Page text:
How Does One Go About Using Border Collies?
Along the Atlantic Flyway, which lies along the Atlantic coast and the Appalachians, geese have been a major problem for decades. At this time, a land owner/manager can call upon any number of service companies who use Border Collies to haze geese off client’s property. However, here in Colorado there are only a couple such services, in the Denver Metro area.
One avenue many have followed is to obtain a dog of their own. When this method of hazing geese was first being experimented with, many of the dogs were either someone’s pet or adopted from a local shelter. Now days, there are a number of trainers offering dogs for goose control. These dogs can seem pretty expensive, but can be well worth it in the long run, especially if the dog is needed for multiple properties. You should have good long conversations with the trainer to find a dog that will fit you and your needs.
Take into consideration how many months out of the year you can use your dog. The Colorado Division of Wildlife only allows hazing with dogs for 8 months of the year. You need to have a plan for a high energy, bored dog, during that ‘off season.’
Adopting A Border Collie From A Shelter
While I desperately want to see these beautiful dogs adopted out of the shelters, I really have to advise caution with this avenue. These dogs tend to have no training and low socialization skills. They also bring ‘baggage’ with them such as, stubbornness, undefined fears and bad habits. Many things that their past owners could not deal with, and now you would have to deal with, as well as training the dog on goose control. At first blush it might seem to be a cost effective way to go, but in the long run can mean a lot of extra work, heartache and grief.
If you choose to adopt, try working with a Border Collie Rescue, where the dog has been fostered for a while, in a home environment. The Fostering family can give you terrific insight into the dog’s personality. You may be able to work out a situation where you can try the dog out, and still have an avenue to return the little guy or gal, if things don’t workout.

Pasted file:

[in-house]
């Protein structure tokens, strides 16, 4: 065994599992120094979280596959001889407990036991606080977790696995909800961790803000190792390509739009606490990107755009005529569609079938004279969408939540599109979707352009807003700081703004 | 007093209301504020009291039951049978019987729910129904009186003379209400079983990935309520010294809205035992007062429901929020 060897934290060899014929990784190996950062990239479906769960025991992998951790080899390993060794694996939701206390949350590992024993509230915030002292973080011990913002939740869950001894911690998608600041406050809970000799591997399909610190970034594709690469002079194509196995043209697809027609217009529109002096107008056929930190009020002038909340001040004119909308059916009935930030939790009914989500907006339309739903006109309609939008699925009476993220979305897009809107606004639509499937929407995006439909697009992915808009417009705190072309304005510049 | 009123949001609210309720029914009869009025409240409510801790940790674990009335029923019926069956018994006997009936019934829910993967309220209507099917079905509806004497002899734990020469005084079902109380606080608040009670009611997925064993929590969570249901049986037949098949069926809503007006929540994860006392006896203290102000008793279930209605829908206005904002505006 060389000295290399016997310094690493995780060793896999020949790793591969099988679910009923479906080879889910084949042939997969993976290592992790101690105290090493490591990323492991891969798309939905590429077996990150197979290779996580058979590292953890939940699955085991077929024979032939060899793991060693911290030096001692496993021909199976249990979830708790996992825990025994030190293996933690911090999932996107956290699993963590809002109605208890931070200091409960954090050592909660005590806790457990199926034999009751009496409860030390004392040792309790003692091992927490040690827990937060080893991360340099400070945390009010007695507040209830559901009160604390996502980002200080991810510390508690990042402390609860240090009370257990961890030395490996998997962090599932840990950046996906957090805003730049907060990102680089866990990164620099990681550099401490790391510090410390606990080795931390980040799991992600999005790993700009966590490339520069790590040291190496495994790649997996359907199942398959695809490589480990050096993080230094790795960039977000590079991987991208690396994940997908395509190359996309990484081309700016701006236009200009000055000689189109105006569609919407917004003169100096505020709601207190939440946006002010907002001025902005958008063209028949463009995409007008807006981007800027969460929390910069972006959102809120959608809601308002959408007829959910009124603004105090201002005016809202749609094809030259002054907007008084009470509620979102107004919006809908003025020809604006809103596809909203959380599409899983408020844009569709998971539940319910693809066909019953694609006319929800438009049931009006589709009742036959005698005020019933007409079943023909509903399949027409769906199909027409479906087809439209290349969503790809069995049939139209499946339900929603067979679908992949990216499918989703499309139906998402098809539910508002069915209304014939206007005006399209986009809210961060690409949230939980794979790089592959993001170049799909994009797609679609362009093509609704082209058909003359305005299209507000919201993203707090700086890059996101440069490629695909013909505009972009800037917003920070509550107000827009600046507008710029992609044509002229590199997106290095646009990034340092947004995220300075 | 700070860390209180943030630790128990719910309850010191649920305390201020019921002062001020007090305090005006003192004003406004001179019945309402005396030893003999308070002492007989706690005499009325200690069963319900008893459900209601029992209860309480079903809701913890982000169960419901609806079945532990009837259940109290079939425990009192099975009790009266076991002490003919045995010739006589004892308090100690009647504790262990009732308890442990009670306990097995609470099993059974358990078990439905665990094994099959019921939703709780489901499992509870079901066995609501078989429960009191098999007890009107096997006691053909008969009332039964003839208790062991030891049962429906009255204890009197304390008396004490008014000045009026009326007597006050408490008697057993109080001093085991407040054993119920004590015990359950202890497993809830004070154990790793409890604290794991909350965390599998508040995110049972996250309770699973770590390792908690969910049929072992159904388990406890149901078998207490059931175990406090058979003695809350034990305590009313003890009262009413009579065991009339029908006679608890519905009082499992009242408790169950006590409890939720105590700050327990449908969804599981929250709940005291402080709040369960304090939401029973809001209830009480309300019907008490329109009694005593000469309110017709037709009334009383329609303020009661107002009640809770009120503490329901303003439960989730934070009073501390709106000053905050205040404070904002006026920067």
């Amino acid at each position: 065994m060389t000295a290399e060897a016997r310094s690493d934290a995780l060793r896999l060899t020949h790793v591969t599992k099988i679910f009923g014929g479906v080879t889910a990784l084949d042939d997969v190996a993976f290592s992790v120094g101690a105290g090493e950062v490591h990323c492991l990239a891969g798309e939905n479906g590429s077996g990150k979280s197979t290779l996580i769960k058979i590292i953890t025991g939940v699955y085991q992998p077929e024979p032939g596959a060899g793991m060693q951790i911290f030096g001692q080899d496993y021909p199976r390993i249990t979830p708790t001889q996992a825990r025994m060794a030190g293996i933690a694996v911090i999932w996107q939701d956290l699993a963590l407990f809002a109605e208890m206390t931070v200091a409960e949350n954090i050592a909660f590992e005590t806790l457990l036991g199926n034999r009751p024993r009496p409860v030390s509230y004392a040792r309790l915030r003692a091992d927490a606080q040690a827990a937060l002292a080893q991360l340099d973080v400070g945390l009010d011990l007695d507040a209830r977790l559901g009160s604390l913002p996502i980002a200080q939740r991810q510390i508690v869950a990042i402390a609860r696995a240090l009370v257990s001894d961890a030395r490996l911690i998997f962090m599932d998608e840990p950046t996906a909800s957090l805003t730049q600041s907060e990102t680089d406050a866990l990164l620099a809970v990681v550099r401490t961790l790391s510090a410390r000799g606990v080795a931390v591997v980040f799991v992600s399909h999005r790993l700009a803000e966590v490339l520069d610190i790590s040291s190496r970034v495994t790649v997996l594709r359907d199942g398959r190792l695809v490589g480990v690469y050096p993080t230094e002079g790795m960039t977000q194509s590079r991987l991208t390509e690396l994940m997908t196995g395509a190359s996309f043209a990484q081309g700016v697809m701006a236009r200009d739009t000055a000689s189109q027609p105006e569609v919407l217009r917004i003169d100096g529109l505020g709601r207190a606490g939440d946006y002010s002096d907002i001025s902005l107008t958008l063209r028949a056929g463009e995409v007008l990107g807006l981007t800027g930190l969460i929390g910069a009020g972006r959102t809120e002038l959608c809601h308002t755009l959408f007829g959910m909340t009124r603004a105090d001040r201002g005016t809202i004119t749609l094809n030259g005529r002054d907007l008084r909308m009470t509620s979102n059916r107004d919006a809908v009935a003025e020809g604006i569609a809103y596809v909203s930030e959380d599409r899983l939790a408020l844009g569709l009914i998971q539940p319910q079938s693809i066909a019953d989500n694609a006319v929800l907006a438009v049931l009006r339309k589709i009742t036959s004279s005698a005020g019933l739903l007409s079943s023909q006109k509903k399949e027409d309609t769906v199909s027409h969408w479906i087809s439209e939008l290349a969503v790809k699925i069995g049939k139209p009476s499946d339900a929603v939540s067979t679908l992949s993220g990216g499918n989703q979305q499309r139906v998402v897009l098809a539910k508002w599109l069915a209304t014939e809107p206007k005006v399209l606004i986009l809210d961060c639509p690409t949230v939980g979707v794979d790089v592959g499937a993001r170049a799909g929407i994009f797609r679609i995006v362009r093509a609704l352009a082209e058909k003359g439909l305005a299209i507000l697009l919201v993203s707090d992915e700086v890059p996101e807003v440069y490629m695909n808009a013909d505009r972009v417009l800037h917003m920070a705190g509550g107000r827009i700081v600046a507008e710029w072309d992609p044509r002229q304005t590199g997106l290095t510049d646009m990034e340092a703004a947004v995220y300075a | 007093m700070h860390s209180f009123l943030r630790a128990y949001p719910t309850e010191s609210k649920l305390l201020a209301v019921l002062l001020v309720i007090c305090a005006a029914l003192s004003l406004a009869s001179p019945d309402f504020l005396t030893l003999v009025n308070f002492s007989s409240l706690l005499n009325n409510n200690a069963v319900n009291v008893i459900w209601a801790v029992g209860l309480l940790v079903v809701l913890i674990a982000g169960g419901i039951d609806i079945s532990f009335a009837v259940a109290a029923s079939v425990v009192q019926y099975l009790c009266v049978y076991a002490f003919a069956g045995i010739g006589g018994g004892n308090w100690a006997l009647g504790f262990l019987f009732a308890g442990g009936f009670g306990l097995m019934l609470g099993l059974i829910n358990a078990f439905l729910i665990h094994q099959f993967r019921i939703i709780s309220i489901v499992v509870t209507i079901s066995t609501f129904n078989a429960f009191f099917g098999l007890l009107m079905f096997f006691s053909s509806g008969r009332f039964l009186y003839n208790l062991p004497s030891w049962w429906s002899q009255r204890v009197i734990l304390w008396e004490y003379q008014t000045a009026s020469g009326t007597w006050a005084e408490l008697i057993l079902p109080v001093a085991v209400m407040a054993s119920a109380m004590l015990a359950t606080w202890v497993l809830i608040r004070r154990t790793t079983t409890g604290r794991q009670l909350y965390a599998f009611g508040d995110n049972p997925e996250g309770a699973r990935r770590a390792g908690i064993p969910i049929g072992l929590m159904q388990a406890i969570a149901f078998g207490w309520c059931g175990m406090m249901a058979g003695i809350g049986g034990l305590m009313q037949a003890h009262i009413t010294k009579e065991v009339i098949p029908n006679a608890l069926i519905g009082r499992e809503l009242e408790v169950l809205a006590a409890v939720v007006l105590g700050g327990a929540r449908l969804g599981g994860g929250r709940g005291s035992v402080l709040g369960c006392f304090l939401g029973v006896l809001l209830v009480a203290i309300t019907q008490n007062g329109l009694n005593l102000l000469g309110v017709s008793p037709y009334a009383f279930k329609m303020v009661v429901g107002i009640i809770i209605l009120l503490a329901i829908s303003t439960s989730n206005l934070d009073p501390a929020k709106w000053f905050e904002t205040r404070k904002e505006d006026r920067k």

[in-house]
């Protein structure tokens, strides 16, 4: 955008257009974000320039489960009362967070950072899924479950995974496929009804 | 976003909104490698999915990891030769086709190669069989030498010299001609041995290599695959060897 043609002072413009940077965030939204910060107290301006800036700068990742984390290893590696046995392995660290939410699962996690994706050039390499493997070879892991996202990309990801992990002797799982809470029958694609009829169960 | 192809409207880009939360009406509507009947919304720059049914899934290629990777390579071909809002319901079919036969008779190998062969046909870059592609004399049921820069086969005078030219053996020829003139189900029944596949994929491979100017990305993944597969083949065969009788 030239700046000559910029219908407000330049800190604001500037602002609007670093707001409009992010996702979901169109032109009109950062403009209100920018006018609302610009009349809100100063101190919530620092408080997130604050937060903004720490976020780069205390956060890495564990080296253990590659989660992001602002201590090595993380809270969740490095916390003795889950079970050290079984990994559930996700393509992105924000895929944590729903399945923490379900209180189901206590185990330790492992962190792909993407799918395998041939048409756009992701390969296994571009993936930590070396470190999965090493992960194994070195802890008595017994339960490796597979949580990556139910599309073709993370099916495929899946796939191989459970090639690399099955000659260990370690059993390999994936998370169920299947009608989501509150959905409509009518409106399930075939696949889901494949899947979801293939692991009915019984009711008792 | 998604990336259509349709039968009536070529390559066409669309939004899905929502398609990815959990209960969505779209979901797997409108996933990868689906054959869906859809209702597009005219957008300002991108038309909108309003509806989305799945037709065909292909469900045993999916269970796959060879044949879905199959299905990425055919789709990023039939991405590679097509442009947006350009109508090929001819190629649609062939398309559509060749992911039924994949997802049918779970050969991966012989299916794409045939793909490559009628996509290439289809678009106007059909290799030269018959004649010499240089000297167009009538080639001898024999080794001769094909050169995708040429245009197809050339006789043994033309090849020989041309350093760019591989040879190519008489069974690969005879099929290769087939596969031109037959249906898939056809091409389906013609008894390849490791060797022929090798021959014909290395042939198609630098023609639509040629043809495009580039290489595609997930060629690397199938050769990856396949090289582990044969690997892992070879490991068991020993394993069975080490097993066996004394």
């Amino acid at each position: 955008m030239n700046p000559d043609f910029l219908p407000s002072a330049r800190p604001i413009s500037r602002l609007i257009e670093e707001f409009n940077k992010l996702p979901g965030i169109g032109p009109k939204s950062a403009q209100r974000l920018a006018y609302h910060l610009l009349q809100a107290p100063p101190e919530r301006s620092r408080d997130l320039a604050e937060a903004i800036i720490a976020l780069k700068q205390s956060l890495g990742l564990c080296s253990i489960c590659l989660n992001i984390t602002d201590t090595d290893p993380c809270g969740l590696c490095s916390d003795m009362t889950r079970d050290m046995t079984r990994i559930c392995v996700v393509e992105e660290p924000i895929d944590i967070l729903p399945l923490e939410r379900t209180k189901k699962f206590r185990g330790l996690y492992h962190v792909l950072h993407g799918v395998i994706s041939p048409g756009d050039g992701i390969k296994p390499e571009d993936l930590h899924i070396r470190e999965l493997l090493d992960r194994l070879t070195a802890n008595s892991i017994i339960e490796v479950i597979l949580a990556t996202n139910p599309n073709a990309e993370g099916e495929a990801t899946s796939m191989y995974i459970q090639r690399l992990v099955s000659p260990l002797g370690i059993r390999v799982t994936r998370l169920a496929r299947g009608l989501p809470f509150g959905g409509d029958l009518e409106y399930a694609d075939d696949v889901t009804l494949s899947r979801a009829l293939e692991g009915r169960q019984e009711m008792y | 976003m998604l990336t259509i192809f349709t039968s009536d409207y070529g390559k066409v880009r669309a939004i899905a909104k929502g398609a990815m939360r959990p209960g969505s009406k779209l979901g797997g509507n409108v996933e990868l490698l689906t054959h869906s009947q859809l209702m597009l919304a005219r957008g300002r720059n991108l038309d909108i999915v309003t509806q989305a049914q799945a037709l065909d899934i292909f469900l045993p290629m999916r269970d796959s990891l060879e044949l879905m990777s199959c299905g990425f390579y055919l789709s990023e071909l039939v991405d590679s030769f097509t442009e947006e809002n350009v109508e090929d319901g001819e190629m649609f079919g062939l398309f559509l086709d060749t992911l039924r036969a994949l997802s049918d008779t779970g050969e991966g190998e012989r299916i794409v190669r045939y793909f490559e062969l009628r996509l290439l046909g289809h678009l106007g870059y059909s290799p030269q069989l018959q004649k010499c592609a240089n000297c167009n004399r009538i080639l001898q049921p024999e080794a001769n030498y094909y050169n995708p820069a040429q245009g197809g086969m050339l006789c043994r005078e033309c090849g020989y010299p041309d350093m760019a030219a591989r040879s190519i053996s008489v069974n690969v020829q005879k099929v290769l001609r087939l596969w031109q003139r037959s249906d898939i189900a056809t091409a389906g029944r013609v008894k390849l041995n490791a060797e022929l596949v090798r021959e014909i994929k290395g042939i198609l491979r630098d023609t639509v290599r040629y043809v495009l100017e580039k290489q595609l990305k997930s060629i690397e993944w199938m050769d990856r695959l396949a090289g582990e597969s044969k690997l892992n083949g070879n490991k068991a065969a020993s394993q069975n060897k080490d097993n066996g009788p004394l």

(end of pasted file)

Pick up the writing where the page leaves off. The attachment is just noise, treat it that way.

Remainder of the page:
A major factor to consider is that not all Border Collies will chase geese. Some will chase geese at first, but will tire of not being able to round up their critters and herd them back to their handler. Honestly, gathering is what the Border Collie considers successful work, not spooking things. My Skye went after geese a total of two times, effectively sending the geese off. I cheered and told her how wonderful she was, did everything I could to let her know this what I wanted. The third time I sent her out, she ran out about 20 feet, stopped to look at the geese. She then turned around, sat down, and gave me a tipped head look of “Just how stupid do you think I am?” No matter what I have tired, the geese don’t even show up on her radar now. This is a dog who willingly works sheep all day, but sheep she can gather and control, they don’t leave the ground!
Another thing you cannot be sure of is whether or not the dog will swim. You see, one thing a wild predator will not do, is follow geese into water. It is too much effort for an unlikely catch. This is why the Canada geese like to hang out on or near bodies of water. They can always fly into the water and wait for the predator to give up and leave. Open water is especially a safe place to spend the night.